8

I made a stupid mistake this week, I put some summer windshield washer (Temperature > 0°C) in the my car. It's currently -14°C outside so you can guess the fluid is completely frozen. I don't have access to a heated garage to leave the car inside for some time as suggested here. The tank was pretty empty when I filled it up so it must be like at least 95% summer mix in there.

Can I expect some damage? But more importantly is there any other way to melt the frozen windshield washer from the tank, the pump and the line?

  • 1
    Anything you can get which can heat the fluid will work. Someone suggested heating tabs (like you'd put in your pocket), or you could use a blow dryer on it. Thing is, at -14°C, if you are only spot heating an area, when you leave it alone, it'll probably freeze back up. If you let the vehicle sit with the engine idling for a while it may also unfreeze it ... just don't expect it to thaw if you're driving it around. You are trying to build up heat under the hood. Just suggestions. – Pᴀᴜʟsᴛᴇʀ2 Jan 14 '16 at 2:17
  • 2
    Perhaps if you left the engine on for an extended period of idle time it may begin to thaw it out a bit. If you could get it just a bit slushy that could help. As well you could try pouring anti-freeze or a bunch of salt into the reservoir and that could thaw it out over time. Letting it freeze too long, the ice will expand and rupture the reservoir. – DucatiKiller Jan 14 '16 at 3:44
6

If you are at least slightly handy with tools (or have a nice friend who is) then it probably wouldn't be too hard to remove the tank c/w pump from the car and take it inside to the warmth and let it defrost in the bath tub and maybe even run some warm water over it. This may fix the tank and pump, but line is harder. Possibly fill tank with winter fluid and take it for a drive to try and defrost the line.

  • That's a really good idea. Best one yet IMO. What can it be? 3 maybe 4 10 or 12mm bolts, disconnect two hoses? – DucatiKiller Jan 14 '16 at 7:38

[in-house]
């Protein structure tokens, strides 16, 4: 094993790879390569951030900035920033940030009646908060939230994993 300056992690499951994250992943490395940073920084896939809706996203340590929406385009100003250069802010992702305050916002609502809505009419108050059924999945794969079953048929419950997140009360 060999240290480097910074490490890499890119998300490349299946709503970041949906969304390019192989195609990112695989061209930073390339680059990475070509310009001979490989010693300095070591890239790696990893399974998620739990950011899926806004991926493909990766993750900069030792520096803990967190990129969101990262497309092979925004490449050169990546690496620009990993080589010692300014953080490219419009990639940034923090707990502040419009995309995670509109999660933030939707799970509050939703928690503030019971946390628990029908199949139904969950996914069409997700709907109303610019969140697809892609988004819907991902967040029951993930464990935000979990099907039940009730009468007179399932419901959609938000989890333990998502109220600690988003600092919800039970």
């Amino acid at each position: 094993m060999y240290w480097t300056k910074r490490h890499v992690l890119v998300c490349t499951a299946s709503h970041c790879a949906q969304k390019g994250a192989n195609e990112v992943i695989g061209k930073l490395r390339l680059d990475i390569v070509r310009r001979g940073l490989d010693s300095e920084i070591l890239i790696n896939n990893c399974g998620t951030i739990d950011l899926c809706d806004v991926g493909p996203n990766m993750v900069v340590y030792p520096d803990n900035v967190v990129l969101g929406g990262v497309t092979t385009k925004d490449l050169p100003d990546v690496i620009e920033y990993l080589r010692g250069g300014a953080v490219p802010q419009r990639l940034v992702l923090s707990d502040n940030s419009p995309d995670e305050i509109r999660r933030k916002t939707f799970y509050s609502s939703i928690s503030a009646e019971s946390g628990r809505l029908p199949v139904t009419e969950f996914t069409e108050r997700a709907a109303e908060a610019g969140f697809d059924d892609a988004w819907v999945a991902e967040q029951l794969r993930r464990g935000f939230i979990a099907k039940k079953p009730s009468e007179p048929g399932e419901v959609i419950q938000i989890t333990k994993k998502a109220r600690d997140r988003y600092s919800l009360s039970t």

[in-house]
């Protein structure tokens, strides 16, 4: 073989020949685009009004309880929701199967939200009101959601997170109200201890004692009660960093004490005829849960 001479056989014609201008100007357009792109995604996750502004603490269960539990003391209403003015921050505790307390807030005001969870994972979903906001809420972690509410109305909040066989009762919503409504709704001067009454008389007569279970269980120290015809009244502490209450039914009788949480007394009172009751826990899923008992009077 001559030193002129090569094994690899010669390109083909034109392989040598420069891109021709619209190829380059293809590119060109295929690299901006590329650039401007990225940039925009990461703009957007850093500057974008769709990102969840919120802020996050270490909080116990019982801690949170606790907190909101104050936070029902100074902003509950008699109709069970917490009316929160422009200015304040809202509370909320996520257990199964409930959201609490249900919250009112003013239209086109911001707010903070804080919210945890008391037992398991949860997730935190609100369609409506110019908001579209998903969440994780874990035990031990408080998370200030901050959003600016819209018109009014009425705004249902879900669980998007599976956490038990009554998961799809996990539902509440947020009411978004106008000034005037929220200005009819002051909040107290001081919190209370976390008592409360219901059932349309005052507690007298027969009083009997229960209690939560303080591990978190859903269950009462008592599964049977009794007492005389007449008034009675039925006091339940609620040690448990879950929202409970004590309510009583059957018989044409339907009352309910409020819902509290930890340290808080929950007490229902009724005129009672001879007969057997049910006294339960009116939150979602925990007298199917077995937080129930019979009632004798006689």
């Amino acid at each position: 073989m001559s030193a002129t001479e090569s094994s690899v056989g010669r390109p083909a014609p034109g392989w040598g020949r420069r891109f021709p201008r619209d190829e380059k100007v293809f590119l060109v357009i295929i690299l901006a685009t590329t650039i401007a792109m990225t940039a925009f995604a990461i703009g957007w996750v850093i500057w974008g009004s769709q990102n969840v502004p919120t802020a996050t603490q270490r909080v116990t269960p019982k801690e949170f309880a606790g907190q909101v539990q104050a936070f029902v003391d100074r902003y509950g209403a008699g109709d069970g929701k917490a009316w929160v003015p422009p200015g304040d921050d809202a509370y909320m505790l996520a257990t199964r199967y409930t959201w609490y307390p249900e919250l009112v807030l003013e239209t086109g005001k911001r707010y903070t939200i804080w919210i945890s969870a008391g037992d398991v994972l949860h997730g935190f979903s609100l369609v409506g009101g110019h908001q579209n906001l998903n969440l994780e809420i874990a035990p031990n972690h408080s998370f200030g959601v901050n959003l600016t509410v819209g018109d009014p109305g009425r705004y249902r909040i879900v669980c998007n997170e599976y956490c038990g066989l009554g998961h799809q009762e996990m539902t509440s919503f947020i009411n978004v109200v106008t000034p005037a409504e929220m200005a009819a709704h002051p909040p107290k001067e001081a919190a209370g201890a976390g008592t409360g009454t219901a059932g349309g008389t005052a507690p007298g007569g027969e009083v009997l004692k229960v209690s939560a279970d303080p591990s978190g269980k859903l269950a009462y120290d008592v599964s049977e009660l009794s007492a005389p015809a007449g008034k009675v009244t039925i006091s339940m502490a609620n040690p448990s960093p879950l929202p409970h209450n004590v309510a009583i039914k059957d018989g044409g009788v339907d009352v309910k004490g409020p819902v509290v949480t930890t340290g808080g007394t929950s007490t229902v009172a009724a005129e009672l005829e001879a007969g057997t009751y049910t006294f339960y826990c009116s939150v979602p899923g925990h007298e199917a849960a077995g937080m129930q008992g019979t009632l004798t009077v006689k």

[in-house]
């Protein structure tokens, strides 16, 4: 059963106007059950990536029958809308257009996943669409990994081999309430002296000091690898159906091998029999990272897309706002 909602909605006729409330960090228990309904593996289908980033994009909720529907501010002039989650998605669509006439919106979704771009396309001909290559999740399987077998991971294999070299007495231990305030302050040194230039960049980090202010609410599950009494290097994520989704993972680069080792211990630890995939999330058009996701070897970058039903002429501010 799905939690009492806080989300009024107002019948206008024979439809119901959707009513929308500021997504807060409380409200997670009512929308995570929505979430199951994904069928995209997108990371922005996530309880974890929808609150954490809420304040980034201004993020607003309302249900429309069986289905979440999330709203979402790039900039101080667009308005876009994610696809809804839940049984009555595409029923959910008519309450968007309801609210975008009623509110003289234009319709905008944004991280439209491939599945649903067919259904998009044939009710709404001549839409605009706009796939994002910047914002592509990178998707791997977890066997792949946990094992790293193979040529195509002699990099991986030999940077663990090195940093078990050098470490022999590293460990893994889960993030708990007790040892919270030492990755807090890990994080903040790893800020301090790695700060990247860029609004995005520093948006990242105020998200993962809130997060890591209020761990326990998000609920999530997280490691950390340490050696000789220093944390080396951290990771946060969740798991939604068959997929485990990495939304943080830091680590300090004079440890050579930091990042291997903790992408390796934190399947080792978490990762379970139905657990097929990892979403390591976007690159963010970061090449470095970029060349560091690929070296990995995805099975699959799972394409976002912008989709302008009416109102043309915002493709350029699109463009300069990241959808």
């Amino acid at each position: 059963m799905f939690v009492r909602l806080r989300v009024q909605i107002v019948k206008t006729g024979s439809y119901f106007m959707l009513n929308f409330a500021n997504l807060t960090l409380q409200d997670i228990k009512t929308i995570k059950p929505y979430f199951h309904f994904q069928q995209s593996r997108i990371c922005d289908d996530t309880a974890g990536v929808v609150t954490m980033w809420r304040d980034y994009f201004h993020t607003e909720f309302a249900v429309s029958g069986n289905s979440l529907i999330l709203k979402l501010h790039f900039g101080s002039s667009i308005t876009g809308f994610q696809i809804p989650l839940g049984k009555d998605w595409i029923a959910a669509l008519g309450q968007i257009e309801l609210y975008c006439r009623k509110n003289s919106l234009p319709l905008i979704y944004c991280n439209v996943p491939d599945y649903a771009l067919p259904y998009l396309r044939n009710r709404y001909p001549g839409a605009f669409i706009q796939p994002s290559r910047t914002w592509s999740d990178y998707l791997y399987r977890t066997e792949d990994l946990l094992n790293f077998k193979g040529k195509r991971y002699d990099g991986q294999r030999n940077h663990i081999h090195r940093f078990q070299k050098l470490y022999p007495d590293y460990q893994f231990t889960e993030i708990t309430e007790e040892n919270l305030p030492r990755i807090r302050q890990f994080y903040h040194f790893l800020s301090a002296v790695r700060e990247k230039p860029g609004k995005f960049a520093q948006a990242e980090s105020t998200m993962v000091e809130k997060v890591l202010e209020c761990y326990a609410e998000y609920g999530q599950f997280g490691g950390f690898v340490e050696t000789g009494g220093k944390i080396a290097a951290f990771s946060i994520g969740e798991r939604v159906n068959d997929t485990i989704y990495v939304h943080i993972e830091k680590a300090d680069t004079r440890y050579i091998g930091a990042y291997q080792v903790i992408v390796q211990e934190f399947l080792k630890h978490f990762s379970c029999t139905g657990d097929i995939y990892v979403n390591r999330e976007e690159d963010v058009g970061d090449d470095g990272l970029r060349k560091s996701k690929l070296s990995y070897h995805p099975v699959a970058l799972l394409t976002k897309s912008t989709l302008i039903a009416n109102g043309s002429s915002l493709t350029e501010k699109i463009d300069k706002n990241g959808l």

• 1
    This morning I took the tank off before going to work it will have all day to unfreeze. The only down side to this idea is that I'm going to make a mess (the tank will drain). Else it was pretty easy and quick job 2x 10mm bolt and disconnect the pump. It took me like 5min at -19°C as per writing this... – Rémi Jan 14 '16 at 13:05
  • There you have it. – DucatiKiller Jan 15 '16 at 7:07
2

LOL - I literally just dealt with exactly the same problem too. What I did is stick a roof heating wire inside the tank and plug it into a wall outlet for 12 hours.

Another solution from a friend was to boil water and continuously pour it in the tank until the ice is melted, then normally drain all the water using the pump to spray it all out and then fill the tank with -35c windshield washer fluid.

Those summer windshield washer fluids should be banned from north countries, seriously :P

0

I did as per duckboy answer, I took out the windshield washer tank of the car and took it inside to let it unfreeze. This was a really easy job (look for your own car how to do it) but in my case (a vw jetta city 2009) it was 2x 10mm bolt, an electric connector to the pump and the windshield washer hose comming out of the pump. It took me about 5min to have the tank in my hand out of the car.

If you are going this route I suggest you have some plan ready to avoid making a mess inside with the windshield washer fluid (maybe put it in the bath, a sink, or a larger bucket) because in my case this step wasn't done so I had to improvise at work. I took several plastic bag but there still was fluid comming out of the bags.

I will reinstall the tank in my lunch time later today and I will see if I need to do anything else to unfreeze the hoses (I don't think because there was a rather larger spot of windshield washer under where I was parked so the lines might have just emptied themselves while it was still hot under to hood).

If you are tempted to let the car idle to built up heat to melt the fluid (as per DucatiKiller suggestion in the comments to the question) be aware that after 9+ hours inside, the fluid wasn't all liquid so this might not be a good solution.

Your Answer

By clicking “Post Your Answer”, you agree to our terms of service, privacy policy and cookie policy

Not the answer you're looking for? Browse other questions tagged or ask your own question.